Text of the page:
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 Feelings of anger and betrayal towards the monarchy  Problems within French government  Poor weather and devastated crops leading to starvation 

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Presentation on theme: " Feelings of anger and betrayal towards the monarchy  Problems within French government  Poor weather and devastated crops leading to starvation "— Presentation transcript:

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2  Feelings of anger and betrayal towards the monarchy  Problems within French government  Poor weather and devastated crops leading to starvation  Inspiration from American Revolution  Age of Enlightenment

3  People felt that the King had too much power (sealed letters)  French debt continued to grow due to costly wars and royal extravagance.

4  She was Austrian (a former enemy of France)  She lavishly spent huge amounts of revenue

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6  The third estate wanted to vote by head as they had double the representation in the assembly. The First estate wanted to vote by bloc. Third estate were locked out of the and gathered in the royal tennis Courts. They wanted all three estates to join together as one body, The National Assembly.

7 Even though peasants constituted 75% of France’s population, they had the least rights, the least privileges and paid the most taxes. The first estate owned 15% of the land, held tax-free.

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9  French soldiers returned from America with ideas of liberty, equality and brotherhood. France was inspired by the new republican government.

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11  People were starving.  Freak weather: massive hailstorm, drought, cold winter, then floods all led to a poor harvest.  Food became expensive, people lost jobs which led to starvation.

12  Once the nobles agreed to give up their feudal rights, the National Assembly reduced the power of the Church:  - They took land and money away from the clergy  - priests and bishops were to be elected and had to swear an oath to the constitution.

13  Many clergy refused, as the Pope forbade the giving of the oath.  Church became divided: Some people thought the church had too much power, but others felt you couldn’t take power away from God and his representatives on earth.

14  The French people relied on symbolism and allegory to represent their pursuit of liberty. The “liberty cap” originally worn by freed Roman slaves, became a symbol of freedom.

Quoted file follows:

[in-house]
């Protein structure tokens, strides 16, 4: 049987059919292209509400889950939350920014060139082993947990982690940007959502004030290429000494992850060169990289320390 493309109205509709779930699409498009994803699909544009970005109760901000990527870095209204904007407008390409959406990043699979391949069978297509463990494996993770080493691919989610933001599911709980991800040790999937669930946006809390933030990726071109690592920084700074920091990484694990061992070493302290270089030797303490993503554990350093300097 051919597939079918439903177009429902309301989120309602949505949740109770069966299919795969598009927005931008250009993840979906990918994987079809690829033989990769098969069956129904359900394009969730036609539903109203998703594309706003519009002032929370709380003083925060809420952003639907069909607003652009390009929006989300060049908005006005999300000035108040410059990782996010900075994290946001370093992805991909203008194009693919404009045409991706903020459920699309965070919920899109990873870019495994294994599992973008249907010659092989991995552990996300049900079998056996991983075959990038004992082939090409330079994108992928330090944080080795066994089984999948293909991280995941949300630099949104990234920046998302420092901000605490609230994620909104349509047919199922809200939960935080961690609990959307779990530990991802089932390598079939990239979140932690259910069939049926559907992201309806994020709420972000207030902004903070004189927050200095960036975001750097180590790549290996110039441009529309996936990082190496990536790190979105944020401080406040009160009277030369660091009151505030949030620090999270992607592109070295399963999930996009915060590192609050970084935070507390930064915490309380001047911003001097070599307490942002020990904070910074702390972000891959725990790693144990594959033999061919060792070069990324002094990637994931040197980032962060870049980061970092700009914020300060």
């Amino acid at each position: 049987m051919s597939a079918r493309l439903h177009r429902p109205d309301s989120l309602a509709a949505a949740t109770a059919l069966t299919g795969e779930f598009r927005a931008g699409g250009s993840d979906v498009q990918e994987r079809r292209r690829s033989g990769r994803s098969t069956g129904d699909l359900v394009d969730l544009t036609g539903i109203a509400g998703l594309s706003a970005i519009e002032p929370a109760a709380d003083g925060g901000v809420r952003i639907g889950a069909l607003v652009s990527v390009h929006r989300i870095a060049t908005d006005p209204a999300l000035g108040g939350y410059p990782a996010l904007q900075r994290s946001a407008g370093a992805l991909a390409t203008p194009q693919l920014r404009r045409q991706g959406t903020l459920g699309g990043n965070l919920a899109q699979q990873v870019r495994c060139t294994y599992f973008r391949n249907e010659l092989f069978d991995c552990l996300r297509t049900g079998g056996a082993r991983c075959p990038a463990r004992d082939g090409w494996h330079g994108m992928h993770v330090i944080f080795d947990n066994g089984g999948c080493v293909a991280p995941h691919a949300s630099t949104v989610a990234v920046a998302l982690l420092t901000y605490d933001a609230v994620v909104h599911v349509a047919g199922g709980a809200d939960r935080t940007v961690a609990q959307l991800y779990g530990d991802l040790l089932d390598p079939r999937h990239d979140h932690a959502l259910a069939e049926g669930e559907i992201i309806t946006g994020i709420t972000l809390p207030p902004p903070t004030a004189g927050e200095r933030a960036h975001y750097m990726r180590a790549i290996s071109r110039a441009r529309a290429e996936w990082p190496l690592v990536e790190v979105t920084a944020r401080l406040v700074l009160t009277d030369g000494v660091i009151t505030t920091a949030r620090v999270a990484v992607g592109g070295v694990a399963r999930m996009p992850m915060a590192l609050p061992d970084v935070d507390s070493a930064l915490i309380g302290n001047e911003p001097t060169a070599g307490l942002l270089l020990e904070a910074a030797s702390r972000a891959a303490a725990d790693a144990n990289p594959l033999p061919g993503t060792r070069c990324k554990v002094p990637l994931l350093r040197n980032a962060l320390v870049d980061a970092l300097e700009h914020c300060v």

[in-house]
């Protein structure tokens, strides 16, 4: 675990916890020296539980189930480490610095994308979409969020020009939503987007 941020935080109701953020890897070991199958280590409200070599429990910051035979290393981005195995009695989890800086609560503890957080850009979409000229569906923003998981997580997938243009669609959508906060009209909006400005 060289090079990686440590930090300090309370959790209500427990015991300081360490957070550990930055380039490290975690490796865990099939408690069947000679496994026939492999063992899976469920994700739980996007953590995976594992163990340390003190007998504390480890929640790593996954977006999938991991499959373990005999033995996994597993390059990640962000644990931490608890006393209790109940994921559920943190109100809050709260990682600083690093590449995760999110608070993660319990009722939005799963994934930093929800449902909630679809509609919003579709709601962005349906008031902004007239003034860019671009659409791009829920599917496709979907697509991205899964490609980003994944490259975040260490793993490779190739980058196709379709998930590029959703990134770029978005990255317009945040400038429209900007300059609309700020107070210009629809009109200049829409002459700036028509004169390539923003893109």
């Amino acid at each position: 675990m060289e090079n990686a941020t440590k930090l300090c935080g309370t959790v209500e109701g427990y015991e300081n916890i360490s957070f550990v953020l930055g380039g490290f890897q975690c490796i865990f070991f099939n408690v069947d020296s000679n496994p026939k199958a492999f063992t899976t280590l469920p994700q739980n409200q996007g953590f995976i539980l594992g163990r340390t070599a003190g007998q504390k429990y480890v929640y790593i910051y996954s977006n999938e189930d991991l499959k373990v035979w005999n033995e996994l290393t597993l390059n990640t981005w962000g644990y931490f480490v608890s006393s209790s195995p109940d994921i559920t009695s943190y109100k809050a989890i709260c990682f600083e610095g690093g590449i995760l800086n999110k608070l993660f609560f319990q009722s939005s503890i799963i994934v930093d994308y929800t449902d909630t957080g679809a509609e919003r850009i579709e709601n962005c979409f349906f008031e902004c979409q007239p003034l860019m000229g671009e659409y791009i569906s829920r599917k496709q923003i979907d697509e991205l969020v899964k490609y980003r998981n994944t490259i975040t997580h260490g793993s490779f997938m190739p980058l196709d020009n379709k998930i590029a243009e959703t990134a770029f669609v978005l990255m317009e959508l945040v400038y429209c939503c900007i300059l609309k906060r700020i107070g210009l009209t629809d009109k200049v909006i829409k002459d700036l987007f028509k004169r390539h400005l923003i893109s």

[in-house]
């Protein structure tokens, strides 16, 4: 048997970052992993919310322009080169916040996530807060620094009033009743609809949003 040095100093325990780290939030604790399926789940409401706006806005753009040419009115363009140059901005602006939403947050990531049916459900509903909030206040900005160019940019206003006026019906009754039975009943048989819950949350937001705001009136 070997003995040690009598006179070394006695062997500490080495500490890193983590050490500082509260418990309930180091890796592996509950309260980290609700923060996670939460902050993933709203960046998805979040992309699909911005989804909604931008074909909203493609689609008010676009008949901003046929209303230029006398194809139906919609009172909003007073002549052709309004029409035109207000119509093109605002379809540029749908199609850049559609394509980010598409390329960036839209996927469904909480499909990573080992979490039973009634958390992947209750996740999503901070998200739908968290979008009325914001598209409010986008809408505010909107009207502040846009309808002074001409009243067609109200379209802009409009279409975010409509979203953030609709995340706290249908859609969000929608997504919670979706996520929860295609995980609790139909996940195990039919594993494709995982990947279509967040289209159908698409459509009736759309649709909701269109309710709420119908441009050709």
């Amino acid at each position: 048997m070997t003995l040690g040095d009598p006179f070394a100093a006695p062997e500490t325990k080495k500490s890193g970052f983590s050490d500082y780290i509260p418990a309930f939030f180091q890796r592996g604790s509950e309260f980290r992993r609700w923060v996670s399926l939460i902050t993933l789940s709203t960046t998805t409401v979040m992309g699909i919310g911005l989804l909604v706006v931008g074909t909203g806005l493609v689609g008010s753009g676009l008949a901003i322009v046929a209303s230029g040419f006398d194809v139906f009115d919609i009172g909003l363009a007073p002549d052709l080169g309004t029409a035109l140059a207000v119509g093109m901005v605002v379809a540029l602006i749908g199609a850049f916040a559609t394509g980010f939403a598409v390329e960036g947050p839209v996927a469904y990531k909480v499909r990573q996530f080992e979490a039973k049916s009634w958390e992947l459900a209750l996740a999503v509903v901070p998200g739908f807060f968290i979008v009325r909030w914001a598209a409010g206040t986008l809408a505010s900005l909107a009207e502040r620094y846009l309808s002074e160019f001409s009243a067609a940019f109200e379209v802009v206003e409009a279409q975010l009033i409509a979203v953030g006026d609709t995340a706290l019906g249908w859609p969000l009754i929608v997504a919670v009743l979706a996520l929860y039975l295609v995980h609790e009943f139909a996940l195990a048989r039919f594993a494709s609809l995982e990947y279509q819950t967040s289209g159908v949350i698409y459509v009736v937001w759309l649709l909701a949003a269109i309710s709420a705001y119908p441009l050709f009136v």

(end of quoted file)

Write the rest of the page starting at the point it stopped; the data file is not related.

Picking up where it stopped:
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18 In response to  the high price of bread,  Louis’ refusal to sign the Declaration of the Rights of Man and the citizen  his gathering of soldiers in Paris, women marched to Versailles.

19  Passed by the National Assembly  Sets out the basic human rights guaranteeing freedom of thought, speech, religion, security and property.  It put limits on the power of the government.

20  violence spread throughout Paris, and then spilled over into the countryside, where gangs of homeless searched for food.  Rumours of Foreign threat:  Emperor Leopold II of Austria and King Frederick William II of Prussia invited other European monarchs to help put the King of France back in a position of power.

21  France declared war on Austria, on April 20 th, Many people wanted war:  Louis hoped for defeat so he could be restored to power  Republicans felt Louis would be forced to show what side he was on.  The assembly took emergency measures, declaring “The Fatherland is in Danger”:  They appealed to all citizens to volunteer for the army  They expelled all foreigners who refused to take an oath of loyalty

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23  Two Political Clubs developed within the Convention: Girondists and Jacobins  Jacobins, the more radical of the two, took over the Convention, expelling the Girondins. Many lead members were guillotined.

24  Republicans who believed in equal rights.  They were known for their use of violence in their demand for equality.  They carried weapons to use against any who opposed them.  They supported the political party, the Jacobins.

25  The Convention set up The Committee, led by 12 men who held the power to run France very strictly and harshly. They implemented war emergency measures.  People were told to draw up lists of people suspected of opposing the government. Many people were imprisoned, deported or killed.

26  A Mas Levy was ordered where every citizen had to take part in the war effort, increasing the French army to men.  Cult of reason replaced that of Christianity (churches were closed and a new calendar was created).  Around 50,000 people were executed during the reign of terror, most by the guillotine, others by cannon fire and grape shot.

27 Louis XVI was guillotined 18 th Jan 1793.


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